Message To Critics: Give Nintendo A Chance
Despite a tumbling stock and an uncertain future, the big N still has plenty of star power and smart business sense, despite what analysts think.
Yesterday, we stumbled across a sports article written by an analyst reflecting on the young NFL season's first two weeks.
The topic? Which 2-0 team isn't for real.
Obviously, such things are par for the course in sports journalism, regardless of how bizarre. After all, the Green Bay Packers barely made the playoffs last season and won the Super Bowl. With this in mind, how do you pass negative judgment on a team leading its division?
This made us think about Nintendo and the harsh criticism it's received from financial analysts and investors following the 3DS' rough start.
The "advice" seems ridiculous, from begging Nintendo to develop for iPhone/iPad to leaving the hardware business altogether.
This, despite 3DS not being on shelves for a year.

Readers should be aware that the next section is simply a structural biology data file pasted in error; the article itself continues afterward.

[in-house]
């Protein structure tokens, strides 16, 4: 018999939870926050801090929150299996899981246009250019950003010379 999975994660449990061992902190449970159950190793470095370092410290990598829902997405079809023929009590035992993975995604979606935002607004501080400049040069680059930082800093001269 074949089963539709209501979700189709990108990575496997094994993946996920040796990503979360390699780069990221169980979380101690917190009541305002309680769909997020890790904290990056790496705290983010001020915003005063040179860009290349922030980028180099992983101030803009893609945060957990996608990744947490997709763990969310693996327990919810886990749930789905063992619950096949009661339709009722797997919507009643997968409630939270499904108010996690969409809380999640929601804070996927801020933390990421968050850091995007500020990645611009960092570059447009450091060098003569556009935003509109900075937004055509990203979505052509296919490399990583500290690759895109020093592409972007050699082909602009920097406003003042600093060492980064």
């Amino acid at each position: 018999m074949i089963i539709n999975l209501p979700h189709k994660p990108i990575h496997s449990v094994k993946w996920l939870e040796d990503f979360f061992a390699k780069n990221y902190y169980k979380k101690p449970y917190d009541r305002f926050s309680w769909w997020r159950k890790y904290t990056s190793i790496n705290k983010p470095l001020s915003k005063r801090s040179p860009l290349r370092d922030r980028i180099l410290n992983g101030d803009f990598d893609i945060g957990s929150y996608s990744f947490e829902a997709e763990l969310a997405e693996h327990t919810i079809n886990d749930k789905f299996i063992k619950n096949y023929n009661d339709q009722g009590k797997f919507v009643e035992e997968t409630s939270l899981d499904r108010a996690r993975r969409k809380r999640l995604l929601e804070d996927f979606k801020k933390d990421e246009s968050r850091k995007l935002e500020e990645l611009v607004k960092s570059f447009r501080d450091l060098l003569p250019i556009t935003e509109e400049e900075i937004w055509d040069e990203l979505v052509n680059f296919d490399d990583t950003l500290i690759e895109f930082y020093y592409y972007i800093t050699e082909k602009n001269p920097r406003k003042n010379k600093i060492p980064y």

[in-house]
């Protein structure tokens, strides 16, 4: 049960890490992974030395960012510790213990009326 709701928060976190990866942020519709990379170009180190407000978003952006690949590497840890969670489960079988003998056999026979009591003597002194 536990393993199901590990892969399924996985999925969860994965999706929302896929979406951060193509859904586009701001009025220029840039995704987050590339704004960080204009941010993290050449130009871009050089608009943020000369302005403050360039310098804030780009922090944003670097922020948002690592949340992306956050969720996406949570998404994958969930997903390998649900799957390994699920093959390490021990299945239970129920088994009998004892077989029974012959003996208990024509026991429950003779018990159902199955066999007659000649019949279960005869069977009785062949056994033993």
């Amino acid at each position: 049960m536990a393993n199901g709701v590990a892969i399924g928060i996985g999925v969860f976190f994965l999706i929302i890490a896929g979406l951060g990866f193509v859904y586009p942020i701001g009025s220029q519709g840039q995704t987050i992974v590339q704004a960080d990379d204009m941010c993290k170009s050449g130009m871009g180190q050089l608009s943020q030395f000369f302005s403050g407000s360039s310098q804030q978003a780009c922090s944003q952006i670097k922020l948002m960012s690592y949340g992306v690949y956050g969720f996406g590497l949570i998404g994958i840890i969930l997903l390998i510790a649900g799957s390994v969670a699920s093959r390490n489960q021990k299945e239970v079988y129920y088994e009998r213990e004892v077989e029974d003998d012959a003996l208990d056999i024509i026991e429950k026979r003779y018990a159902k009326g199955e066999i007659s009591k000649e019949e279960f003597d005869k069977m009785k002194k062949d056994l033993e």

Most importantly, without a Mario or Pokemon game to speak of.
Did Nintendo make mistakes with the 3DS launch? Absolutely. The machine was too expensive, the eShop wasn't available and the games left much to be desired, but the big N made some great moves by releasing The Legend of Zelda: Ocarina of Time 3D, Star Fox 64 3D, dropping the price of the system to $169.99 and kicking the aforementioned eShop into high gear.
Keep in mind that each of those respected series do gangbusters for Nintendo. All told, they're the equivalent of the Indianapolis Colts' quarterback Peyton Manning. Similar to the football team, Nintendo will always struggle without its star.
That said, the financial analysts and investors should drink a tall glass of "calm the hell down" and let Nintendo do its thing, reserving judgment until sometime in 2012, after the holiday dust has settled. Remember, the company is the market leader in terms of systems sold this generation, taking into account Wii and DS. It knows how to move hardware with quality software.
Regardless, critics will continue to bash the champ, but what else is new?